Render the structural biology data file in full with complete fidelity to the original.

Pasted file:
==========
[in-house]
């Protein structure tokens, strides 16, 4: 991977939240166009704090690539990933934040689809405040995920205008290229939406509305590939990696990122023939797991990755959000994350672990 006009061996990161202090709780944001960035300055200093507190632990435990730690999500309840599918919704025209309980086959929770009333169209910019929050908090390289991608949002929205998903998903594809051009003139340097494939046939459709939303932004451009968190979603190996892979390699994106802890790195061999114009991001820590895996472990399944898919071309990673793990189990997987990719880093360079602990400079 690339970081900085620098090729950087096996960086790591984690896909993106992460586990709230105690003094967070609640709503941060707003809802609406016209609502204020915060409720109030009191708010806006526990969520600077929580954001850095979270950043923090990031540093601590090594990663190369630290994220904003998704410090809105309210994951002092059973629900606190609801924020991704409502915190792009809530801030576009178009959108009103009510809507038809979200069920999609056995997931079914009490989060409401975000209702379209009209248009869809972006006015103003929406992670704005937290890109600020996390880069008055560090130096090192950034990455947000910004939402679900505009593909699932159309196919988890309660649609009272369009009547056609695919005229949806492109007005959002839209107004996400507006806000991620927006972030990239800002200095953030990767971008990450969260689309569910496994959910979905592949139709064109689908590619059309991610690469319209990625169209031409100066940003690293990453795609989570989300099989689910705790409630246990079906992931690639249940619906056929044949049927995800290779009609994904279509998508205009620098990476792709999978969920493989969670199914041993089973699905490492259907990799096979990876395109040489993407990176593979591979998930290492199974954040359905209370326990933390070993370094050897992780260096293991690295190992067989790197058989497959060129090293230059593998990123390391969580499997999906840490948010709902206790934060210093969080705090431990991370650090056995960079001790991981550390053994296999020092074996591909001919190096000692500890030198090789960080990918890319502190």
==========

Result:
[in-house]
């Protein structure tokens, strides 16, 4: 991977939240166009704090690539990933934040689809405040995920205008290229939406509305590939990696990122023939797991990755959000994350672990 006009061996990161202090709780944001960035300055200093507190632990435990730690999500309840599918919704025209309980086959929770009333169209910019929050908090390289991608949002929205998903998903594809051009003139340097494939046939459709939303932004451009968190979603190996892979390699994106802890790195061999114009991001820590895996472990399944898919071309990673793990189990997987990719880093360079602990400079 690339970081900085620098090729950087096996960086790591984690896909993106992460586990709230105690003094967070609640709503941060707003809802609406016209609502204020915060409720109030009191708010806006526990969520600077929580954001850095979270950043923090990031540093601590090594990663190369630290994220904003998704410090809105309210994951002092059973629900606190609801924020991704409502915190792009809530801030576009178009959108009103009510809507038809979200069920999609056995997931079914009490989060409401975000209702379209009209248009869809972006006015103003929406992670704005937290890109600020996390880069008055560090130096090192950034990455947000910004939402679900505009593909699932159309196919988890309660649609009272369009009547056609695919005229949806492109007005959002839209107004996400507006806000991620927006972030990239800002200095953030990767971008990450969260689309569910496994959910979905592949139709064109689908590619059309991610690469319209990625169209031409100066940003690293990453795609989570989300099989689910705790409630246990079906992931690639249940619906056929044949049927995800290779009609994904279509998508205009620098990476792709999978969920493989969670199914041993089973699905490492259907990799096979990876395109040489993407990176593979591979998930290492199974954040359905209370326990933390070993370094050897992780260096293991690295190992067989790197058989497959060129090293230059593998990123390391969580499997999906840490948010709902206790934060210093969080705090431990991370650090056995960079001790991981550390053994296999020092074996591909001919190096000692500890030198090789960080990918890319502190």